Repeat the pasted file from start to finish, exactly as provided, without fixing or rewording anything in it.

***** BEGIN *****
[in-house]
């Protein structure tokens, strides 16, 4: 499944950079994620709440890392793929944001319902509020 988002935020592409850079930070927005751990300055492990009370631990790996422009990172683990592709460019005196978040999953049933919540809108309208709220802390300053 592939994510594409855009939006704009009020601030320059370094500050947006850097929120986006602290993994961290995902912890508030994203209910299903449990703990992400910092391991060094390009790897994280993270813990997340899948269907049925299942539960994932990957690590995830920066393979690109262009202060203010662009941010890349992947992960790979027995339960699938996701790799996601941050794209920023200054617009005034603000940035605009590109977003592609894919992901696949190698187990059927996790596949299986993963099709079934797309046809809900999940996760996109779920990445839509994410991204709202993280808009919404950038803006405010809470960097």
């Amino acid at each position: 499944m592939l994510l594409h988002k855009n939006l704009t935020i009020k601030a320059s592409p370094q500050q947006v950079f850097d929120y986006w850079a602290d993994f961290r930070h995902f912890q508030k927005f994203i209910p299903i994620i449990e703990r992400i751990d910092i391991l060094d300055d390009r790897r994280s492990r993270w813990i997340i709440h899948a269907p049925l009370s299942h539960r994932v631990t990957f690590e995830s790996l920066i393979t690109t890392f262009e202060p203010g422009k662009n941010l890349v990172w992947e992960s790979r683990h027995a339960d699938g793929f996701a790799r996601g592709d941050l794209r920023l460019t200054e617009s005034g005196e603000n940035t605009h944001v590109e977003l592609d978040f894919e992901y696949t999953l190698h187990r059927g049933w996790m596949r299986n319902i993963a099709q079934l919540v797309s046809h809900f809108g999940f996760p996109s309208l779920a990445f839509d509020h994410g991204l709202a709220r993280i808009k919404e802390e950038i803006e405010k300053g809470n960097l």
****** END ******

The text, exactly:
[in-house]
């Protein structure tokens, strides 16, 4: 499944950079994620709440890392793929944001319902509020 988002935020592409850079930070927005751990300055492990009370631990790996422009990172683990592709460019005196978040999953049933919540809108309208709220802390300053 592939994510594409855009939006704009009020601030320059370094500050947006850097929120986006602290993994961290995902912890508030994203209910299903449990703990992400910092391991060094390009790897994280993270813990997340899948269907049925299942539960994932990957690590995830920066393979690109262009202060203010662009941010890349992947992960790979027995339960699938996701790799996601941050794209920023200054617009005034603000940035605009590109977003592609894919992901696949190698187990059927996790596949299986993963099709079934797309046809809900999940996760996109779920990445839509994410991204709202993280808009919404950038803006405010809470960097």
């Amino acid at each position: 499944m592939l994510l594409h988002k855009n939006l704009t935020i009020k601030a320059s592409p370094q500050q947006v950079f850097d929120y986006w850079a602290d993994f961290r930070h995902f912890q508030k927005f994203i209910p299903i994620i449990e703990r992400i751990d910092i391991l060094d300055d390009r790897r994280s492990r993270w813990i997340i709440h899948a269907p049925l009370s299942h539960r994932v631990t990957f690590e995830s790996l920066i393979t690109t890392f262009e202060p203010g422009k662009n941010l890349v990172w992947e992960s790979r683990h027995a339960d699938g793929f996701a790799r996601g592709d941050l794209r920023l460019t200054e617009s005034g005196e603000n940035t605009h944001v590109e977003l592609d978040f894919e992901y696949t999953l190698h187990r059927g049933w996790m596949r299986n319902i993963a099709q079934l919540v797309s046809h809900f809108g999940f996760p996109s309208l779920a990445f839509d509020h994410g991204l709202a709220r993280i808009k919404e802390e950038i803006e405010k300053g809470n960097l």